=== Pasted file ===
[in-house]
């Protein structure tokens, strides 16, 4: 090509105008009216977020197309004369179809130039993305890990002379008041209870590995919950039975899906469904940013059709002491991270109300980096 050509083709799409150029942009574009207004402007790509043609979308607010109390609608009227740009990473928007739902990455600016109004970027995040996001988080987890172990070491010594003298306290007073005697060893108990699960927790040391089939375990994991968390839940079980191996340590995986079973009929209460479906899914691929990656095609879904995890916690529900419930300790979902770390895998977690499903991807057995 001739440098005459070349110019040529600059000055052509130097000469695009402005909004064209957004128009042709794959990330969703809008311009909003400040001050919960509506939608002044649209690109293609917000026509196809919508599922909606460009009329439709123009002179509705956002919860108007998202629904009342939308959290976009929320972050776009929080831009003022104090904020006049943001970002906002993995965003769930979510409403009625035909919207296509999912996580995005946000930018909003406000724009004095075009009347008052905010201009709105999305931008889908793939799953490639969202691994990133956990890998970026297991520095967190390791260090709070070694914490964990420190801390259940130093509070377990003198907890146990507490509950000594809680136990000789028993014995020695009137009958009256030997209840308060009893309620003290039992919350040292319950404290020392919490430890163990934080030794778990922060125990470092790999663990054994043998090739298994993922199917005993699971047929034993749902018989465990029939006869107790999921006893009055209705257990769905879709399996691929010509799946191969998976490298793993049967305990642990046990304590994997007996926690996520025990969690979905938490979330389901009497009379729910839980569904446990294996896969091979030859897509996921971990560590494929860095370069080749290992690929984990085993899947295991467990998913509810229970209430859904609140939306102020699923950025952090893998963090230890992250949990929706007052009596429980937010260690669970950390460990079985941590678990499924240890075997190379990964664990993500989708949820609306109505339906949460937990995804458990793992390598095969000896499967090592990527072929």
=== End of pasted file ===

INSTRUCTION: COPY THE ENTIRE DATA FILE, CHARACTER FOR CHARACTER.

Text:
[in-house]
């Protein structure tokens, strides 16, 4: 090509105008009216977020197309004369179809130039993305890990002379008041209870590995919950039975899906469904940013059709002491991270109300980096 050509083709799409150029942009574009207004402007790509043609979308607010109390609608009227740009990473928007739902990455600016109004970027995040996001988080987890172990070491010594003298306290007073005697060893108990699960927790040391089939375990994991968390839940079980191996340590995986079973009929209460479906899914691929990656095609879904995890916690529900419930300790979902770390895998977690499903991807057995 001739440098005459070349110019040529600059000055052509130097000469695009402005909004064209957004128009042709794959990330969703809008311009909003400040001050919960509506939608002044649209690109293609917000026509196809919508599922909606460009009329439709123009002179509705956002919860108007998202629904009342939308959290976009929320972050776009929080831009003022104090904020006049943001970002906002993995965003769930979510409403009625035909919207296509999912996580995005946000930018909003406000724009004095075009009347008052905010201009709105999305931008889908793939799953490639969202691994990133956990890998970026297991520095967190390791260090709070070694914490964990420190801390259940130093509070377990003198907890146990507490509950000594809680136990000789028993014995020695009137009958009256030997209840308060009893309620003290039992919350040292319950404290020392919490430890163990934080030794778990922060125990470092790999663990054994043998090739298994993922199917005993699971047929034993749902018989465990029939006869107790999921006893009055209705257990769905879709399996691929010509799946191969998976490298793993049967305990642990046990304590994997007996926690996520025990969690979905938490979330389901009497009379729910839980569904446990294996896969091979030859897509996921971990560590494929860095370069080749290992690929984990085993899947295991467990998913509810229970209430859904609140939306102020699923950025952090893998963090230890992250949990929706007052009596429980937010260690669970950390460990079985941590678990499924240890075997190379990964664990993500989708949820609306109505339906949460937990995804458990793992390598095969000896499967090592990527072929």